• Last modified 2847 days ago (Nov. 3, 2011)


Kids' confidence, coordination benefit from gymnastics

Staff writer

Cheri Marsh of rural Hillsboro appreciates the energy children possess, and she provides a useful outlet for that energy through gymnastics classes offered at her home and at the Hillsboro Mennonite Brethren church.

“I just love being with the kids,” Marsh said. “I think gymnastics is so good for them. It helps with coordination and gives them a way to boost their confidence.”

Marsh began teaching gymnastics when her oldest daughter was interested in the sport and the family lived in Lexington, Neb.

“Her teacher became a very good friend of mine and I enjoyed helping with her classes,” Marsh said. “When she moved, she asked if I would like to take over her classes and I did.”

Marsh has taught what she calls “recreational gymnastics” for over 27 years now.

“Not only is it good for kids, it helps me stay limber and strong,” she said.

Marsh and her husband, Dave, moved to Hillsboro in 2002. In 2004, they built a home southwest of Hillsboro where she has a basement studio.

For gymnastic lessons, Marsh likes to involve the parents of her students, teaching them the proper way to “spot” or support so they can safely practice at home.

“I like to have parent participation, not just visitation,” she said.

Marsh follows a basic plan of stretching and strength conditioning for all her classes, starting with the youngest children around age 4.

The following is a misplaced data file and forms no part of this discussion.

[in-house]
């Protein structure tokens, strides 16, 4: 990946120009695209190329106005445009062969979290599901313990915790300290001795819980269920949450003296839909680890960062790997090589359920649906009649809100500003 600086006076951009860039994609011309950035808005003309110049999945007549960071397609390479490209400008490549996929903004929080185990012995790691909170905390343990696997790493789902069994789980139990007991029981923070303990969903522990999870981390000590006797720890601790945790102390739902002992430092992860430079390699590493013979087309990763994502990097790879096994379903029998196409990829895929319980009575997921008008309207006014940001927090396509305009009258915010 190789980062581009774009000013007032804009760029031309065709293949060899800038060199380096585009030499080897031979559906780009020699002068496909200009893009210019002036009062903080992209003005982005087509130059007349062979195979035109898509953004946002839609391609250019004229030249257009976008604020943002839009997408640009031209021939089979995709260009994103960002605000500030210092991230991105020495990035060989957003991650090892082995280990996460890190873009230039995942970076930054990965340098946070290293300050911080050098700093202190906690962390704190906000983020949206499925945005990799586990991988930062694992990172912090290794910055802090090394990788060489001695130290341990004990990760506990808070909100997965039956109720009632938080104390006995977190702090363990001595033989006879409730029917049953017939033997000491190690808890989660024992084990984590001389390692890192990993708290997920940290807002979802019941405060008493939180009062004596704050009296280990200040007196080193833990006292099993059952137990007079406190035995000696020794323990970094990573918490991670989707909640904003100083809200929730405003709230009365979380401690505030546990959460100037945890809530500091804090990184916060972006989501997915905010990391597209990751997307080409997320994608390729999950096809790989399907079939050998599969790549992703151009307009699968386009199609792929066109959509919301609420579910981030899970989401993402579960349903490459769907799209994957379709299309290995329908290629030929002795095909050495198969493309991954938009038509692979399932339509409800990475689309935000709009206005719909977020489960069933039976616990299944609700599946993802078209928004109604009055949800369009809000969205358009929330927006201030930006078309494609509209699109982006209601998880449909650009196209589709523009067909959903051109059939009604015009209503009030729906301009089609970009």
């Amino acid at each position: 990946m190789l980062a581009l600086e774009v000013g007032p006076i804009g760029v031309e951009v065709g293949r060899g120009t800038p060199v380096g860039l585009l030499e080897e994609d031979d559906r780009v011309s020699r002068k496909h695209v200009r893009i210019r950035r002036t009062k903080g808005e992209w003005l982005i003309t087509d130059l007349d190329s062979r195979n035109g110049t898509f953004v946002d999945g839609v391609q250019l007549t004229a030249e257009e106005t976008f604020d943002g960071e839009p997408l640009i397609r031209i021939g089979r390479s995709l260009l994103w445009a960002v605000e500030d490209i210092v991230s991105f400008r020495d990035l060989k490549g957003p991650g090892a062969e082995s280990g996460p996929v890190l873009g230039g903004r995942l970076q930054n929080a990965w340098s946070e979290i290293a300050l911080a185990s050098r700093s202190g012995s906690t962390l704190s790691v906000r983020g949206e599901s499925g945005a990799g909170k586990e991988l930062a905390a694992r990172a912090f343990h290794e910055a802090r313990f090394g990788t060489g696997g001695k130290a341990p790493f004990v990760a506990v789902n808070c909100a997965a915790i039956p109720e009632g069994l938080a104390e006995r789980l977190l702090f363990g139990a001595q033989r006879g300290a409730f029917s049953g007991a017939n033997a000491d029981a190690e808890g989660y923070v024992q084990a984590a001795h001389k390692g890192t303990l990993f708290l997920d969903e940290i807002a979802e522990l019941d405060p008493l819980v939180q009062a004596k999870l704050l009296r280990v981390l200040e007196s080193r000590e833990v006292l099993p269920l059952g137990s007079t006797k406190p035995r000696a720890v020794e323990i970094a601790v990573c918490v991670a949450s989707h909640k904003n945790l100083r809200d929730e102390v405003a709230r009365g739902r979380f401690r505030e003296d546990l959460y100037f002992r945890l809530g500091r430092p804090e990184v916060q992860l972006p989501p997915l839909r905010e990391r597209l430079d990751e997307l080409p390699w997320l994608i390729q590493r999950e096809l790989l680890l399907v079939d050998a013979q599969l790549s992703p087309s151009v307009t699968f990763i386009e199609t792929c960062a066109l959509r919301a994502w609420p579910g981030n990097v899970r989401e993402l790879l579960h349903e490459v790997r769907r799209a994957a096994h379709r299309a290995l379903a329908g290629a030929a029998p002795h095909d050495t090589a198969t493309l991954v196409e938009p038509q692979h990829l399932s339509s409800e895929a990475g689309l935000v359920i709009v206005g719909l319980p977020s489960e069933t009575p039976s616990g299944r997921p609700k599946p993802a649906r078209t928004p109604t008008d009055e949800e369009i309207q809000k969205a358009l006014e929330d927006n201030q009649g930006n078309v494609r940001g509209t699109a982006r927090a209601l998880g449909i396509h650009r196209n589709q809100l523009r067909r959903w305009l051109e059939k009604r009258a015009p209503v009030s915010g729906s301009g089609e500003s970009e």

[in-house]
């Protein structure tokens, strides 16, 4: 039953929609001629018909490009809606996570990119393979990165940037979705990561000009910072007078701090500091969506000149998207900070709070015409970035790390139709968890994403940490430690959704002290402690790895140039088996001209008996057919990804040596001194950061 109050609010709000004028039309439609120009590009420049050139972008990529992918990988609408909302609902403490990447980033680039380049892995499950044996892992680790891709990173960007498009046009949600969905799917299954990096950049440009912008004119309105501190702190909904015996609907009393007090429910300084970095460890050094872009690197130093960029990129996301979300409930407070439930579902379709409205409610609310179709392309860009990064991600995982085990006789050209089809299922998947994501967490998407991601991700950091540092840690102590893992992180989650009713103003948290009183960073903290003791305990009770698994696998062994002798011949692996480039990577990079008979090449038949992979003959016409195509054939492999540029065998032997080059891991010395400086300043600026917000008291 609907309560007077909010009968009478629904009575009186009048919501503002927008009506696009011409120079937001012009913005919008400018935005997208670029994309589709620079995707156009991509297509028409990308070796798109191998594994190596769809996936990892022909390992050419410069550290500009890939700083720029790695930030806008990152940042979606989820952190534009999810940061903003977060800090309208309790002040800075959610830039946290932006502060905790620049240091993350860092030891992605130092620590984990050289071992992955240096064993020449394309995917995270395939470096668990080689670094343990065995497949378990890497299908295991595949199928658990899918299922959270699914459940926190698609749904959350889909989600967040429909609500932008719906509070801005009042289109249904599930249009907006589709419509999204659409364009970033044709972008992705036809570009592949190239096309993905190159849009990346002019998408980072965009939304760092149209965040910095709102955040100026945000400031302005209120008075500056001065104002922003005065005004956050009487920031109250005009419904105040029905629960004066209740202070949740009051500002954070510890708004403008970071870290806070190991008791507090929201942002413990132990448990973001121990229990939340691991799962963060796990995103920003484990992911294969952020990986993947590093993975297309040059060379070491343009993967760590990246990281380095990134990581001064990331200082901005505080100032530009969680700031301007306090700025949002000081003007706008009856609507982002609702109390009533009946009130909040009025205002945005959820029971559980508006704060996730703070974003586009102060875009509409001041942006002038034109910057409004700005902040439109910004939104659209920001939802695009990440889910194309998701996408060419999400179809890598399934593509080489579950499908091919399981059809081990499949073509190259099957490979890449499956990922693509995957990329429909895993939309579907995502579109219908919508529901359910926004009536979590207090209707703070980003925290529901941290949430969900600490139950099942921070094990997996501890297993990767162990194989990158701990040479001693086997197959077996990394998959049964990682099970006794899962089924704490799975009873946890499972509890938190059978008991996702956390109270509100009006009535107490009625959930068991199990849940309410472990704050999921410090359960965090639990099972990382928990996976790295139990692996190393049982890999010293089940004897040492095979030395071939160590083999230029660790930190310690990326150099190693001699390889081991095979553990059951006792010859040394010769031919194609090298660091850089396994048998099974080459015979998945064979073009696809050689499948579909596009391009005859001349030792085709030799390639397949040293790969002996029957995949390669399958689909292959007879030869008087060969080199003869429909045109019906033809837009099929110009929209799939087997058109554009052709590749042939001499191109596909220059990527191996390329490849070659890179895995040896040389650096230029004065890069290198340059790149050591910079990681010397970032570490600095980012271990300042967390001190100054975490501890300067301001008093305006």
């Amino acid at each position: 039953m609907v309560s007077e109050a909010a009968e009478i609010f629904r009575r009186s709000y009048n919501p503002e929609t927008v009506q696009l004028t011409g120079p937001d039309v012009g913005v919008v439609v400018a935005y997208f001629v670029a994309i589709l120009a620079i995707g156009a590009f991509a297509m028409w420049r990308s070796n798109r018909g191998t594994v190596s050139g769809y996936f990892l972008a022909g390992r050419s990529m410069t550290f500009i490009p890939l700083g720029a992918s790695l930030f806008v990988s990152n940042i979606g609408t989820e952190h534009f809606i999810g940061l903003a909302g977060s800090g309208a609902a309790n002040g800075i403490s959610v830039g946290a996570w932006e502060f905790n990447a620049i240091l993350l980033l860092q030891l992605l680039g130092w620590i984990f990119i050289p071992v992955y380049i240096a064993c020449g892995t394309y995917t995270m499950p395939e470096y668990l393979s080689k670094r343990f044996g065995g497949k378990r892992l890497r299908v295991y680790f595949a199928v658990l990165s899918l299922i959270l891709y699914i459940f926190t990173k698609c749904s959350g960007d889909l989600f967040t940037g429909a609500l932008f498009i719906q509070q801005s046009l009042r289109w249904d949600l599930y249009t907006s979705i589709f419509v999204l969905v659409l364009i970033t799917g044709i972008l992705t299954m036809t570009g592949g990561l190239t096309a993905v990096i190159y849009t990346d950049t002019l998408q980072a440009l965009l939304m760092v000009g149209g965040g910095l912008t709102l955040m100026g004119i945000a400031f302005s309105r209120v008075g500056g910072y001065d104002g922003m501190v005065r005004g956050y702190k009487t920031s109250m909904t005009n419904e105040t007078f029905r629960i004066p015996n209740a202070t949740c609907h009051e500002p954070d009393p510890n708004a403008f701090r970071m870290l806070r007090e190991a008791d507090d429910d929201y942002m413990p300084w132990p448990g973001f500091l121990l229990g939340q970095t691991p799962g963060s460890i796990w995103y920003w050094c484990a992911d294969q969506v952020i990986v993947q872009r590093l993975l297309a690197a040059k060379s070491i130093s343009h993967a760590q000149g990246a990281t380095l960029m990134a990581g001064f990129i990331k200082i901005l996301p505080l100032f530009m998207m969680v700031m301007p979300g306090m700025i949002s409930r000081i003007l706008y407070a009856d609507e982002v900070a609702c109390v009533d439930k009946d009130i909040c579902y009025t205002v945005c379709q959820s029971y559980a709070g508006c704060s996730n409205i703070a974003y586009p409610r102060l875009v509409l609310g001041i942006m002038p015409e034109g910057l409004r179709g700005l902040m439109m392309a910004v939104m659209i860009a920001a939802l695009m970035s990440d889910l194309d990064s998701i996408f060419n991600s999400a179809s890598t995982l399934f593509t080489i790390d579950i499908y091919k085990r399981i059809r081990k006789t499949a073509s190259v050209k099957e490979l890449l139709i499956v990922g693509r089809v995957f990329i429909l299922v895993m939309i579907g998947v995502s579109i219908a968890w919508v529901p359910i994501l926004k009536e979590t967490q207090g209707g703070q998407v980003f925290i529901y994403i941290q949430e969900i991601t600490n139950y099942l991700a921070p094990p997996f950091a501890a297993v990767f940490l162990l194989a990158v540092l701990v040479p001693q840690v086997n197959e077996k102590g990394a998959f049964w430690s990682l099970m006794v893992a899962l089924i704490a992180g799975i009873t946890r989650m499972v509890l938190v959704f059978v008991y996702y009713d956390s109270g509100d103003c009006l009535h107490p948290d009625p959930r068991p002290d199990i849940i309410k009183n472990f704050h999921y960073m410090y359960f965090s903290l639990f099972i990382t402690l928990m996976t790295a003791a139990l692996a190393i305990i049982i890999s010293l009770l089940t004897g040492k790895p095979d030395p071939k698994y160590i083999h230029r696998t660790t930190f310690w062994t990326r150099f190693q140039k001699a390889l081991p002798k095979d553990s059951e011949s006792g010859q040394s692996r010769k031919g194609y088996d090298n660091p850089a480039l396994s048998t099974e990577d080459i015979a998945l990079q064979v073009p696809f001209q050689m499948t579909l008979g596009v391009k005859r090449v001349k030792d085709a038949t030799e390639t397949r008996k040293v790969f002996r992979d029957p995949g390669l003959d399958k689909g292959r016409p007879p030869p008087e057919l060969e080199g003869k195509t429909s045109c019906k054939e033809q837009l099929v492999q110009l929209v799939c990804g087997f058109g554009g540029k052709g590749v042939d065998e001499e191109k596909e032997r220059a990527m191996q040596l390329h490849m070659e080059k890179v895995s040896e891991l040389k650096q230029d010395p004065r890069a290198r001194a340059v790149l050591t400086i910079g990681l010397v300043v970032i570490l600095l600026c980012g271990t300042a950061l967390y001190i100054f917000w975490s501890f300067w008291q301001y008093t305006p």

“We start with stretching and strengthening exercises and use a chart to work up to them being able to do 12 push-ups from their knees and 24 reverse crunches,” she said.

After several lessons, pre-kindergarten and kindergarten students learn to do a hard bridge with head up, which emphasizes arm strength.

Marsh said children in grades one through three, or those ready for the next level, learn to kick over from the bridge position. They also work on round-offs, cartwheels, and other gymnastic moves.

Older children learn different names of floor passes and stunts and work to put those together in floor exercise movements.

Marsh also teaches jumps on a mini-trampoline, including flip dismounts, and balance beam sequences.

“My lessons are heavily weighted on floor exercises,” she said. “Those really help the children learn to control their movements and build their strength as they combine the different movements.”

Marsh said most of her students stick with the program until around seventh grade, when most school programs allow sports participation.

“Gymnastics are such a good base for any sport,” she said. “I have both girls and boys in my classes and really like to see the boys in there, because they learn how to control their bodies and tuck their heads, which is really important for safety in football.”

Marsh offers four classes for preschool and kindergarten children, held at the Hillsboro Mennonite Brethren Church as part of the Kids Connection day care.

She also gives classes at her home southwest of Hillsboro for school age children with three sessions in progress.

Marsh said she has taught dance and tumbling team concepts before, but likes to stay away from the competitive aspect of the sport.

“Competitive gymnastics takes too much time commitment,” she said. “I like the more recreational aspect of it. I like to see families exercising together, not spending all their Saturdays in gyms around the country in competitions through the year.”

Last modified Nov. 3, 2011